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Written in 2015
The Peasants' Opera
4 singers, choir, school orchestra
60 minutes
Difficulty level: Secondary school pupils and professional soloists
<b>The Peasants' Are Revolting - Scenario</b> This opera follows four peasants as they join the rising of the Kentish rebels in 1381, angry about laws cutting their wages, and the imposition of a Poll Tax. They walk to Blackheath to petition the King and, frustrated by his failure to appear, enter London and witness the violence there before the collapse of the Revolt. The characters: Thomas, a villager. Baritone. He trusts the King will make things better. Matilda, his wife. Mezzo-soprano. She hates the rich Lords, but thinks nothing can be done. Simon, a strange lad. Counter-tenor. He sings about equality and the others think he's mad. John Chandler, a travelling trader. Tenor. An agitator and orator, he feels the violence was ultimately justified. A crowd of villagers, played by the school pupils <b>Act 1 Borden, near Sittingbourne, Kent</b> Thomas and Matilda complain of how bad things are, how they'd hoped things might improve with higher wages, but these had been outlawed. They then recount the arrival of the tax collectors, and particularly how Simon, a lad they had adopted, had been taken away to jail. Thomas describes meeting John, who has news of possible change, but Matilda dismisses this. John arrives, and urges the others to join the growing rebellion and march to Blackheath to petition the King. Simon returns, having been free from jail when the Peasant mob stormed Rochester Castle. He sings of equality. The others pack for the journey. <b>Act 2 Blackheath, 3 days later.</b> John goes down to the river to await the arrival of the King. Matilda gossips about all the friends she has met. Thomas can't quite see over the crowd, and is frustrated by this. Simon occasionally bursts into song a dialogue of the deaf. John sees a boat, but it turns round and goes away. He is in despair. John returns, angry, but says they must now march to London. The others are sceptical. <b>Act 2 A London Church, dusk, some days later.</b> Thomas lying down drunk, and Simon standing. Matilda returns, having seen the violent events, relieved they are safe. Thomas sings drunkenly of sacking the Savoy Palace and drinking the wine. Matilda is cross. He recounts the killing of the Flemings and realises how horrible this was. Matilda condemns him. John returns from the taking of the Tower and killing of the ministers, excited that the evil men have been killed, and convinced that the Peasant leader, Wat Tyler, will now convince the young King to redress their grievances. Matilda reveals that Wat Tyler is dead, and the Peasants have dispersed. She urges them to go home, for fear of their lives. As they leave, they each reflect on the events, and how they feel. John has the last word 'we will be remembered'.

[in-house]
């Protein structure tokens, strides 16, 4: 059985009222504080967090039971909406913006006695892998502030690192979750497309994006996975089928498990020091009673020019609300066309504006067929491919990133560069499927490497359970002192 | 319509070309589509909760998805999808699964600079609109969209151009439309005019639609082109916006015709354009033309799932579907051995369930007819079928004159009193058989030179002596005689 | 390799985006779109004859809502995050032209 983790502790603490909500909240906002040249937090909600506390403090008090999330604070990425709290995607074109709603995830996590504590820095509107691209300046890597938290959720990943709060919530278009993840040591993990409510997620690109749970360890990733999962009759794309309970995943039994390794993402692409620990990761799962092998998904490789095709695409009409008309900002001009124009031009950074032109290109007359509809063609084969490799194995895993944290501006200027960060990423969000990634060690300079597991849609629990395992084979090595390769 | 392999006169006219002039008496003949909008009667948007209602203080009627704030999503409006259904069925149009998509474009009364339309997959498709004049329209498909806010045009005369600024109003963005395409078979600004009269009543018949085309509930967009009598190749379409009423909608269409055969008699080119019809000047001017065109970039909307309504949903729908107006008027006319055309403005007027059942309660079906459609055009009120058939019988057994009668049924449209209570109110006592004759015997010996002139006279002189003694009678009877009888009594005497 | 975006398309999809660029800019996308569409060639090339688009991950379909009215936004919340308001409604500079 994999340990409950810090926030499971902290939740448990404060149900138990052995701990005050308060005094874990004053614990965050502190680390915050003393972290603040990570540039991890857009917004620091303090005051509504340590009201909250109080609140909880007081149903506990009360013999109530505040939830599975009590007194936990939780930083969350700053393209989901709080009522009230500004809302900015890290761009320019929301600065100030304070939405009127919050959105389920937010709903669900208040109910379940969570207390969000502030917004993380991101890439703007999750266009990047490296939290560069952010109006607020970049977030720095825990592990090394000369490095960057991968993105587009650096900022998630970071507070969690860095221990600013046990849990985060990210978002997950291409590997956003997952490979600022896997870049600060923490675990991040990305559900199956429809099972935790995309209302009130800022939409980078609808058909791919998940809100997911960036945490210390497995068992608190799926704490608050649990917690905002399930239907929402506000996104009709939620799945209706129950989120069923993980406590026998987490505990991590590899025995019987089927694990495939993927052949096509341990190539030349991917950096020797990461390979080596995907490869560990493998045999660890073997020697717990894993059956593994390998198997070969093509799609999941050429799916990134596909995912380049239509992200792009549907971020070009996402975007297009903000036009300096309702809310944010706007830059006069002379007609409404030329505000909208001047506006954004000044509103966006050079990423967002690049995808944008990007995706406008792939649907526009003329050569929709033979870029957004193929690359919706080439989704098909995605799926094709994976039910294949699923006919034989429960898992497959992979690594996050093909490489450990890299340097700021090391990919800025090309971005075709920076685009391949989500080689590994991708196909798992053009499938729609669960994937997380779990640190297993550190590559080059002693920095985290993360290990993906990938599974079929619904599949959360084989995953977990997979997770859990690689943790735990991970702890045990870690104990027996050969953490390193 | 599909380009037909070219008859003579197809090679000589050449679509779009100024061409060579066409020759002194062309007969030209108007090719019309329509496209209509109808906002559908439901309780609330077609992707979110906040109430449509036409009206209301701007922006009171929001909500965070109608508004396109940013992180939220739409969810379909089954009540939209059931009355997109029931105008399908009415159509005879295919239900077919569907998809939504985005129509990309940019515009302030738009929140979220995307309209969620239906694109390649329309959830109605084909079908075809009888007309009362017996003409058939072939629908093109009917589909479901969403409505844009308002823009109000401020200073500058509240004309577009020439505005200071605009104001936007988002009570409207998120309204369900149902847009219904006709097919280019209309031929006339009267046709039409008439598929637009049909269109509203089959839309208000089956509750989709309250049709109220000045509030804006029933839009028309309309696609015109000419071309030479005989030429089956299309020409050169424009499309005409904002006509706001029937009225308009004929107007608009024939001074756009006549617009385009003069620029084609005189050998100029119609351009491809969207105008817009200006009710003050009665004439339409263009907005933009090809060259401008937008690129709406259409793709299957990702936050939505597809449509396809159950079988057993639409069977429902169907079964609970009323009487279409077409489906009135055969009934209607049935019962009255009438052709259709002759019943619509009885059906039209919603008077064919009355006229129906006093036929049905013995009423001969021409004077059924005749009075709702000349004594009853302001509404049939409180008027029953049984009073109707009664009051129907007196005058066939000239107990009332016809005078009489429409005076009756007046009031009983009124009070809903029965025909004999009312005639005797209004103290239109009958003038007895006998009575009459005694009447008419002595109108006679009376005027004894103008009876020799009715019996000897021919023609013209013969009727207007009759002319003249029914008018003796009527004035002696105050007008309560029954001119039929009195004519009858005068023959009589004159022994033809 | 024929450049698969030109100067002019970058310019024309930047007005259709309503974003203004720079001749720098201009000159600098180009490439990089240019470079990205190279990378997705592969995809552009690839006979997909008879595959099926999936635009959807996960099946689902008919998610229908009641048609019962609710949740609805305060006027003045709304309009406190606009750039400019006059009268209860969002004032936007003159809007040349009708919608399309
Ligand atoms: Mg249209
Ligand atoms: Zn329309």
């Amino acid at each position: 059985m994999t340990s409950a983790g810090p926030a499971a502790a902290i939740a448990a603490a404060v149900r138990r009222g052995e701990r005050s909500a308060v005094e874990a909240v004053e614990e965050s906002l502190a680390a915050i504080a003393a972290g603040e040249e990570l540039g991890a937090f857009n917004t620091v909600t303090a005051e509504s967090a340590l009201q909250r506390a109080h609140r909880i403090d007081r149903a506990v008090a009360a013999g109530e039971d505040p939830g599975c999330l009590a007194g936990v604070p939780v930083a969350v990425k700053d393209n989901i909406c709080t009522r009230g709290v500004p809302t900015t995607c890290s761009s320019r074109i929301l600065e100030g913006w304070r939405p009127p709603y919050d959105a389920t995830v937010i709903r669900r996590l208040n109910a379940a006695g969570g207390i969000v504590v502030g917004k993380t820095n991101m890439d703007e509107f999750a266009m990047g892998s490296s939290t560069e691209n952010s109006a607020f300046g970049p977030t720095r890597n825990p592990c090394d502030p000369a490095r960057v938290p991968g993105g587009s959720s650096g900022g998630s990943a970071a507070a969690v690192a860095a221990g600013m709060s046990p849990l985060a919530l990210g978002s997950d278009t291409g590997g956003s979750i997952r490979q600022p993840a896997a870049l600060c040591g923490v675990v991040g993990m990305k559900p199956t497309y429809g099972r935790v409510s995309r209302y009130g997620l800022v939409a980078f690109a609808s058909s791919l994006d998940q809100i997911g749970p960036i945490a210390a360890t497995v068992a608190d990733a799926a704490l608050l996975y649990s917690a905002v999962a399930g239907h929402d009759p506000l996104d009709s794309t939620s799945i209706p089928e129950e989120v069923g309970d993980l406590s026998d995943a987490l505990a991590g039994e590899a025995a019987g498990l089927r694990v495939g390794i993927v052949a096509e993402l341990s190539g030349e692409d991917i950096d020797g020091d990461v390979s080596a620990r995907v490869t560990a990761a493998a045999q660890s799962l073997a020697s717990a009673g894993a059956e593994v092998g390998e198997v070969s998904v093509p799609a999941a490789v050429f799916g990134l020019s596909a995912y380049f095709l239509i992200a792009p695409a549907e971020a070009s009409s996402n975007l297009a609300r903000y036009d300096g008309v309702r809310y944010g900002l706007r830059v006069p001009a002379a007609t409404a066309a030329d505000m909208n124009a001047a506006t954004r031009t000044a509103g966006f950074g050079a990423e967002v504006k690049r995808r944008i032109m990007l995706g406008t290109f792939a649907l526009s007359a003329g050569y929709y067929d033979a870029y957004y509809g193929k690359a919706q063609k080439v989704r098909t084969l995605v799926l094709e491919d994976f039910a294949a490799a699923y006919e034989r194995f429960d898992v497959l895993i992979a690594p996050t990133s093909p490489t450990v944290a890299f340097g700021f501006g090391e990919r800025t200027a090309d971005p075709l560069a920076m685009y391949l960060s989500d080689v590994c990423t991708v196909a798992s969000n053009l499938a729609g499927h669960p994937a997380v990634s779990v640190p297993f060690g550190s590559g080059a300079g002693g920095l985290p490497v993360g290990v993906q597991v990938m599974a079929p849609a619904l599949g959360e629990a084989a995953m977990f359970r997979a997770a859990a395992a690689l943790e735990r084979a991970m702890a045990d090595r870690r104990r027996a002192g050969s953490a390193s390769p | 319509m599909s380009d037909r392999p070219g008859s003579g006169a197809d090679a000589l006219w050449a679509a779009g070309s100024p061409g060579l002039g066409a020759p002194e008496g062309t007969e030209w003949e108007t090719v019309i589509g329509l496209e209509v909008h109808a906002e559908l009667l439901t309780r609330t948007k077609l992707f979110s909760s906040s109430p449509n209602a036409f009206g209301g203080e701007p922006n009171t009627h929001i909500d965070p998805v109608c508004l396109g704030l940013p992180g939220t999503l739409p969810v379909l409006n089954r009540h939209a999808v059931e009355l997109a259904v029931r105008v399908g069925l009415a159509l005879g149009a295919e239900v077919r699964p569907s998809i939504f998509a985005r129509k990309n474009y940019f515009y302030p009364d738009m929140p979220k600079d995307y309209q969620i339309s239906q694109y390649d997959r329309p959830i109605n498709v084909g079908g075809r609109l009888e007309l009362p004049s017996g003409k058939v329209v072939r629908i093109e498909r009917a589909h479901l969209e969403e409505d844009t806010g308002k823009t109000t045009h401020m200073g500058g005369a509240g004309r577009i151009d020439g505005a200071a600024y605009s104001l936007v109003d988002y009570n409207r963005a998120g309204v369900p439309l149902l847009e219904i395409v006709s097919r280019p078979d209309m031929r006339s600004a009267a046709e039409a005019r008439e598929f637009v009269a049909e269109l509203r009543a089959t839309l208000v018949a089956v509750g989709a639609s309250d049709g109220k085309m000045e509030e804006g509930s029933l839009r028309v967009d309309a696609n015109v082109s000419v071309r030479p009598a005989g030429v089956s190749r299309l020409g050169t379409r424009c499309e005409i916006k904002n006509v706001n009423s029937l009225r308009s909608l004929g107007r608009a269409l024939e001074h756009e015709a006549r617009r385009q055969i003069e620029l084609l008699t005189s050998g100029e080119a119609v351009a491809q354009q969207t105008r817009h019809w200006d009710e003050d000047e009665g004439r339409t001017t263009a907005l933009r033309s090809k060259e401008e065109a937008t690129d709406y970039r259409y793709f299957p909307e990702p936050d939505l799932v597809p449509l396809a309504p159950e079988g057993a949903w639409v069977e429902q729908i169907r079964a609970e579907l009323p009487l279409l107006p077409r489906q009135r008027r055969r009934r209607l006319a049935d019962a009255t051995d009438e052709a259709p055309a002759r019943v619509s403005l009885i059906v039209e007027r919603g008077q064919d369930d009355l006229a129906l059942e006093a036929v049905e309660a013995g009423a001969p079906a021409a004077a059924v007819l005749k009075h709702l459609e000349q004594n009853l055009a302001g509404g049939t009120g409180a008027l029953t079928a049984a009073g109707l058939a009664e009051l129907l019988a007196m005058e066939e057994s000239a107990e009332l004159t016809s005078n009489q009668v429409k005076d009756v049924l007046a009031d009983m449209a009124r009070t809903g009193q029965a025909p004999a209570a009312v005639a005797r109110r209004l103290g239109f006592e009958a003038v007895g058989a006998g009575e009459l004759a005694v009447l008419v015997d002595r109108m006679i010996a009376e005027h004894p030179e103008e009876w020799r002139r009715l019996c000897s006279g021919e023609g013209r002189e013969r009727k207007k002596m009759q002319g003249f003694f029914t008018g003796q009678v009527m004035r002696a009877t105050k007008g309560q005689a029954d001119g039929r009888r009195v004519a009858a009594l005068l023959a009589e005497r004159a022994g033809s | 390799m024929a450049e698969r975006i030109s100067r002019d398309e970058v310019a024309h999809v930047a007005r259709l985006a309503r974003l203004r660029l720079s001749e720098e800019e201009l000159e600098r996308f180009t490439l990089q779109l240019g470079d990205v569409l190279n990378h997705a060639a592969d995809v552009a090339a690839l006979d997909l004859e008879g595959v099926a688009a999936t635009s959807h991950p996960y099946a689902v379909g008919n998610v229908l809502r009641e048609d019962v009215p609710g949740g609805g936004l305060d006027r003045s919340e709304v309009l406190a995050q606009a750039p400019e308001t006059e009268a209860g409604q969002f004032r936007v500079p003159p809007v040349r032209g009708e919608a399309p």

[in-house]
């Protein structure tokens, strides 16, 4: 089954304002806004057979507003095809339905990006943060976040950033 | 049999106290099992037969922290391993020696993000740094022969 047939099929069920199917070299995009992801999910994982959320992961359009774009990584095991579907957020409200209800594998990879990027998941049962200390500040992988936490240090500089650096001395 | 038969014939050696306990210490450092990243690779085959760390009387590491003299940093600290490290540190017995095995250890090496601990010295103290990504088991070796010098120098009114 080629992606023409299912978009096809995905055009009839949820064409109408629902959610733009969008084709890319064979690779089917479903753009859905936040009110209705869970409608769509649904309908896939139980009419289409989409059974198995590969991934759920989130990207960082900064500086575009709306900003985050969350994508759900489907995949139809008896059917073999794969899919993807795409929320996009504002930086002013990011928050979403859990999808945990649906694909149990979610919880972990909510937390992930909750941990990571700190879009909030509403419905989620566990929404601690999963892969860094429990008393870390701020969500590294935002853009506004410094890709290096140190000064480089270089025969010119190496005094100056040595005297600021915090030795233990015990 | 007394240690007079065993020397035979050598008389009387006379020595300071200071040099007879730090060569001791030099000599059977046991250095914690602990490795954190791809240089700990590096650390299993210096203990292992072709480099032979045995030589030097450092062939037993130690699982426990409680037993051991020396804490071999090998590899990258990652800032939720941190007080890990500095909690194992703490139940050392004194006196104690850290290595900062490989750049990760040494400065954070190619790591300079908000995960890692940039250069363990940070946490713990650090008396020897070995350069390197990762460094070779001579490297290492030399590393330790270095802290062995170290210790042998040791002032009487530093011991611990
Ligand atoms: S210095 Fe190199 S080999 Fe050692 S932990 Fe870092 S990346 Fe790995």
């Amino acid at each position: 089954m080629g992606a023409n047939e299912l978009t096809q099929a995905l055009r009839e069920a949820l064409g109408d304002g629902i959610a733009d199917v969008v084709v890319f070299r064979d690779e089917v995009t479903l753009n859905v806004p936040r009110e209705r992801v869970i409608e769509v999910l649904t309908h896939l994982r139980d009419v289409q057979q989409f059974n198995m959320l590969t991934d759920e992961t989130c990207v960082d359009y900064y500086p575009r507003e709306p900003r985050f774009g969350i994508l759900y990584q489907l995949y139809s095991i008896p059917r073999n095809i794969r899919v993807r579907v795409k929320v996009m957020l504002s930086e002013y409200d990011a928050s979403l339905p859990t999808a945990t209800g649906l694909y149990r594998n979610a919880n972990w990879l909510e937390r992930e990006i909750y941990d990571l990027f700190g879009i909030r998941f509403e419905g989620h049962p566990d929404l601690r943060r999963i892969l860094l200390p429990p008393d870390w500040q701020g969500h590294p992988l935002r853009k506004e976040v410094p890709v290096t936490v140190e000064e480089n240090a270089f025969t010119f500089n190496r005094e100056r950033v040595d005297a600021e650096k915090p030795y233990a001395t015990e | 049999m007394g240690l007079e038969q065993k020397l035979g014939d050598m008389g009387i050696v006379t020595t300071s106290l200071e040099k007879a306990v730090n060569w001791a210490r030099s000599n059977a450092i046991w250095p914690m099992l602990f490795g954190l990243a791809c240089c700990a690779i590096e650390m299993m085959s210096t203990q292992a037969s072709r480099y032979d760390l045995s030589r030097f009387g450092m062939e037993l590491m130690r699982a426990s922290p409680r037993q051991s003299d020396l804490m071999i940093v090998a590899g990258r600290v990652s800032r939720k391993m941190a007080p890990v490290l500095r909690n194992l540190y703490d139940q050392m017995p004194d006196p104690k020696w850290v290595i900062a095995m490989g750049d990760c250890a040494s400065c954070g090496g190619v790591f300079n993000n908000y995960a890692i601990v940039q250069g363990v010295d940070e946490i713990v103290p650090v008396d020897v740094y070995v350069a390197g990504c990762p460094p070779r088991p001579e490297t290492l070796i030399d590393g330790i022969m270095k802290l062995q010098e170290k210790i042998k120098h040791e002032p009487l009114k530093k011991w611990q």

The piece was produced and performed with Charter School in Herne Hill in October 2015. 30 year 8 pupils formed the choir of peasant villagers. The 20-strong school orchestra, along with a professional pianist, formed the band.